Year-end Progress Report Shows Two-Thirds of U.S. States Now Screen for SMA, Yet 1 in 3 American Newborns Still at Risk for Delayed Diagnosis
CHICAGO, ILLINOIS, UNITED STATES, December 21, 2020 /EINPresswire.com/ — Cure SMA is ramping up efforts to urge non-screening states to expedite adoption and full implementation of newborn screening for spinal muscular atrophy (SMA)—the most common genetic cause of mortality for infants in the U.S. This is especially important given the availability of disease-modifying, life-saving treatments for SMA.
Despite a challenging year for the nation, 17 states started screening for SMA in 2020 — the largest recorded year ever since SMA screening implementation started in 2018. Building on that progress, the nonprofit is now focused on bringing along the remaining 17 states and the District of Columbia who have yet to take final action to protect newborns in their states.
This year, the following states started screening for SMA: Arkansas, California, Colorado, Connecticut, Delaware, Florida, Georgia, Illinois, Iowa, Kansas, Michigan, Nebraska, North Dakota, Rhode Island, Tennessee, Washington State, and Wyoming.
“The urgency to implement newborn screening of SMA in all states has increased dramatically during the pandemic, where we are seeing declines in symptomatic diagnoses, likely due to missed symptoms during virtual wellness checks or lapsed appointments with healthcare providers,” said Kenneth Hobby, President, Cure SMA. “We urge non-screening states to finalize action in 2021 and start ensuring early diagnosis for babies across the country.”
It has been over two years since the federal government added SMA to its Recommended Uniform Screening Panel (RUSP) list of conditions states should screen for as part of their state universal newborn screening programs. This is done by administering a genetic blood test.
Cure SMA’s 2020 end-of-year progress report showed that two-thirds (33) of states have implemented screening for SMA as part of their newborn screening programs. However, the devastating flipside of the tremendous progress made in the last two years is that nearly 1 in 3 (32%) newborns born in the U.S. are still at risk of a delayed SMA diagnosis, which can lead to rapid and irreversible health effects.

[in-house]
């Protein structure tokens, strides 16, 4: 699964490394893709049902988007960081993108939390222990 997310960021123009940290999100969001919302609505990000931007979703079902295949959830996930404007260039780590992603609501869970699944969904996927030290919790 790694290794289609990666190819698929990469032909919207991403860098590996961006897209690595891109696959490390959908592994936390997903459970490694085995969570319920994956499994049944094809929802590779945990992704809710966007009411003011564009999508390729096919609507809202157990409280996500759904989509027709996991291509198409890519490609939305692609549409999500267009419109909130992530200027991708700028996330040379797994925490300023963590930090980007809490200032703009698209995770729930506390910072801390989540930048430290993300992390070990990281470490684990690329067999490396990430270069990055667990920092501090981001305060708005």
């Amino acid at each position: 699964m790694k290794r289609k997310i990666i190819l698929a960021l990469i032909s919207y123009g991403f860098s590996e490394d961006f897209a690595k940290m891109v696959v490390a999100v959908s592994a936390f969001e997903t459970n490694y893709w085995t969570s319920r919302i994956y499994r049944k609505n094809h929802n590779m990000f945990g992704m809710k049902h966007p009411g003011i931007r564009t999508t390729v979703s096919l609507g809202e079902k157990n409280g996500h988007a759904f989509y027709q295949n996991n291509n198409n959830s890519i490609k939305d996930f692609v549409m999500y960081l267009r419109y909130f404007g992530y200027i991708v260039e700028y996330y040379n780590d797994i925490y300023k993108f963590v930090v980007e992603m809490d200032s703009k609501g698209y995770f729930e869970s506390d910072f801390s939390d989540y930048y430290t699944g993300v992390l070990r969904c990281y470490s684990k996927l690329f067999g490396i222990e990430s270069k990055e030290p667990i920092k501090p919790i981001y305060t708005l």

Many families from these non-screening states have stepped forward to share their personal stories, and how an earlier SMA diagnosis with treatment may have dramatically changed the course of their babies’ lives.
SMA is a serious, life-threatening, neuromuscular disease affecting a person’s ability to walk, eat, and breathe. Thanks to important medical breakthroughs, there are now three effective SMA treatment options that can save babies’ lives, delivering dramatically improved prognosis and quality of life.
The early diagnosis and the early treatment of SMA is essential to maximizing a child’s health outcomes from this debilitating disease. The earlier the treatment is administered, the better. An early diagnosis can dramatically improve a child’s quality of life while reducing the total cost of care over a lifetime.
The difference is profound. Identifying and treating SMA as early as possible, and with newborn screening often pre-symptomatically, can dramatically improve babies’ breathing, muscle control, and ability to move independently.
SMA is a progressive neurodegenerative disease that robs an individual of their ability to walk, eat, and breathe. SMA is the leading genetic cause of death for infants. Symptoms can surface within the first 6 months of life (Type 1, the most severe and common), during the toddler years (Types 2 and 3), or in adulthood (Type 4, the least common form). SMA affects 1 in 11,000 births in the United States each year, and approximately 1 in 50 Americans is a genetic carrier. The good news is that there are now three highly effective treatments for SMA approved by the U.S. Food and Drug Administration (FDA) that make it possible for babies diagnosed with SMA to achieve developmental milestones and individuals with SMA live full and productive lives.
About Cure SMA
Cure SMA is dedicated to the treatment and cure of SMA. Since 1984, Cure SMA has grown to be the largest network of individuals, families, clinicians, and research scientists working together to advance SMA research, support the full SMA community, and educate public and professional communities about SMA. The organization has directed and invested in comprehensive research that has shaped the scientific community’s understanding of SMA, led to breakthroughs in treatment and care, and provides individuals and families the support they need today. For more information, visit www.cureSMA.org.